You know that feeling when you’ve just left the NICU after a long day, your cell phone rings, and you recognize that the number is the NICU?
My husband and I had just returned home from the hospital. I knew my son was scheduled for a follow-up cardiology exam because of a heart murmur, but since so many preemies have PDAs, I really wasn’t concerned.
The NICU nurse on the other end of the line told me that the cardiologist wanted to speak with me, and before I knew what had happened, I had a diagnosis. And it wasn’t a PDA. I had no idea if it was life-threatening or what J’s prognosis was. I was shell-shocked and nearly speechless. As I stumbled through my questions, I realized quickly that I was getting nowhere because the pediatric cardiologist had no interest in speaking with me. So, I asked her if she was writing a report to go in J’s records. Her answer?
“Yes, I’ll write a report, but you won’t understand it.”
She was so condescending that I’m pretty sure steam actually shot out of my ears. It was all I could do to grit my teeth and tell her she would have to speak with my husband before I hurled the phone toward him. I knew then that follow-up appointments with this doctor would not be a possibility for me. I was going to have to find another specialist.
Preemies often have lengthy hospitalizations, follow-up care with specialists, and early intervention that expose them to a range of individuals, and sometimes a change in care must be made in the best interest of your child. The first place I suggest looking is within the same practice. A doctor might have a partner with a personality or mindset that is a better fit for you and for your family, but the transition doesn’t require moving medical records or finding a new practice.
If you need a second opinion, you may need to widen your search to another doctor’s office. When I need to locate a specialist, I start by asking our pediatrician, our therapists, and any other trusted people in the medical field for their recommendations. You could also contact local preemie support groups or other preemie parents in your area for suggestions or just talk to other parents in your community who might have tips on good doctors. Once I have a recommendation, I do an online search to learn more about that person before I make an appointment. Don’t forget to check with your insurance company to make sure a new doctor is covered.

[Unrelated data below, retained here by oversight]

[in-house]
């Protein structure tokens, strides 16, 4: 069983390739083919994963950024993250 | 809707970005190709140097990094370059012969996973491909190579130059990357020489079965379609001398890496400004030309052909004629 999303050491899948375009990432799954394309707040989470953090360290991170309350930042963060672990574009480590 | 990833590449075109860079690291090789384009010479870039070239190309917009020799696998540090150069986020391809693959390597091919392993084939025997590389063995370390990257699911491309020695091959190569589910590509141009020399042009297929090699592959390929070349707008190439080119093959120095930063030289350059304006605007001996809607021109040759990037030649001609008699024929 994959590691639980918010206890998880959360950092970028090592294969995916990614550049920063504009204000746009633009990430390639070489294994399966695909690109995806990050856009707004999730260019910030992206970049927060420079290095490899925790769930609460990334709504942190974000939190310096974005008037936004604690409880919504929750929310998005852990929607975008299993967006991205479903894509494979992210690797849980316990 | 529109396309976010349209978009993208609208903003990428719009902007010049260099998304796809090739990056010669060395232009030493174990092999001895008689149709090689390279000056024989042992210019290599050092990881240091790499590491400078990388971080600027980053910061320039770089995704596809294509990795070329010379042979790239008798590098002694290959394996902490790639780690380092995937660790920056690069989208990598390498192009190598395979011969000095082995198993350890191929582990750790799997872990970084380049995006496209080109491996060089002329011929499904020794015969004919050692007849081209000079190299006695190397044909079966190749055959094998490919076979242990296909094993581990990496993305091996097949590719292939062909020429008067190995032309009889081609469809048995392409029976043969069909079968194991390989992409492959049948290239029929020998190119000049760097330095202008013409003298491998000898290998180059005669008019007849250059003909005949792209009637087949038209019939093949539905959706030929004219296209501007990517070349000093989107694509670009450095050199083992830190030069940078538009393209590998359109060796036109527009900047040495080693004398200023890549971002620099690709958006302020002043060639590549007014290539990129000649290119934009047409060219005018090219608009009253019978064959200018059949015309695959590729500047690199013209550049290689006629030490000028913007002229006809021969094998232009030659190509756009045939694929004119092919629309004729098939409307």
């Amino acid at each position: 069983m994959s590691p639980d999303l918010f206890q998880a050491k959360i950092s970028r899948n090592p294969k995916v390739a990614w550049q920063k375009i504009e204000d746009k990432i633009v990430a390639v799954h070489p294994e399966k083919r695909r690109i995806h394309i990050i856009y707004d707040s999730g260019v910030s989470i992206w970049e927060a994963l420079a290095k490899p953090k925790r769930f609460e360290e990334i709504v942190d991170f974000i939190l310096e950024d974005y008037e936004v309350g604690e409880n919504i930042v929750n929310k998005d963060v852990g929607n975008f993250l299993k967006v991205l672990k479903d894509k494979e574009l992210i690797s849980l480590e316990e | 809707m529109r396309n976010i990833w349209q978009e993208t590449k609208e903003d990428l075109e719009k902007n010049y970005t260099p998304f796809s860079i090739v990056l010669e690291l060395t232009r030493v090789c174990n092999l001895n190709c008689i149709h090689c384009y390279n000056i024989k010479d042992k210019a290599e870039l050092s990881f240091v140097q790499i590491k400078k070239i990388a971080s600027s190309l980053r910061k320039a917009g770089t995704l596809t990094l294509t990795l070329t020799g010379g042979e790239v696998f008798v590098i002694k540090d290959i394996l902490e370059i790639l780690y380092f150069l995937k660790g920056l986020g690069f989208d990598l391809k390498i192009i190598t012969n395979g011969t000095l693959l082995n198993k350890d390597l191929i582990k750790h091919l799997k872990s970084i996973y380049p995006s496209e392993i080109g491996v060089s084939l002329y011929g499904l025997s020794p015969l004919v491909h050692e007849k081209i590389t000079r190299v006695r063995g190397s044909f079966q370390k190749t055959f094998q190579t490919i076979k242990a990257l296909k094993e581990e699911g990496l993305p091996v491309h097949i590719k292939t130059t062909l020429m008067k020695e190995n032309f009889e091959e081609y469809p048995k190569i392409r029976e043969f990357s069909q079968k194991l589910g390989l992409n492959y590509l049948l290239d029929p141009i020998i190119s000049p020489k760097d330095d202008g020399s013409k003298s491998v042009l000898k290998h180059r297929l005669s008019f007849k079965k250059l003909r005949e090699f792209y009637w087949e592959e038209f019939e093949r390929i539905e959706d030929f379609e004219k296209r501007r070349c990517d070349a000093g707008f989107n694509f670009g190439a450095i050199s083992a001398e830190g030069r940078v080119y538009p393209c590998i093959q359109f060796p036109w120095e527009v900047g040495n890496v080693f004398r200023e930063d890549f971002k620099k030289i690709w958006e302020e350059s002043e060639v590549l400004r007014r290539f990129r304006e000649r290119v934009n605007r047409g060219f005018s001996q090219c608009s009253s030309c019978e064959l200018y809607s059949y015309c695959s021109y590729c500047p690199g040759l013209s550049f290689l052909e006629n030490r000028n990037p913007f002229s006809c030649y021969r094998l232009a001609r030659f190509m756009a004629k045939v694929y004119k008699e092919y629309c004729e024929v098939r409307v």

If I cannot get a recommendation from someone I know, I do an online search for doctors in my area. I make my decision based on where a doctor is located, what information I find online about that person, and whether my insurance will cover a visit. Remember to take any medical records that might shed light on your child’s health with you to your first appointment.
I feel very strongly that our role as parents of preemies demands that we be advocates for our children. Never be afraid to ask questions and to seek answers, even if that means finding a new doctor or asking for a second opinion. In the case of our son’s pediatric cardiologist, she had a partner in her practice who we continue to see. I found that he was her opposite; in fact, he is so forthcoming with information that he always encourages my husband and me to watch the image of my son’s heart on his computer screen so that he can explain exactly what he sees.
If you have any other tips or suggestions on getting second opinions or finding new doctors, please feel free to share them!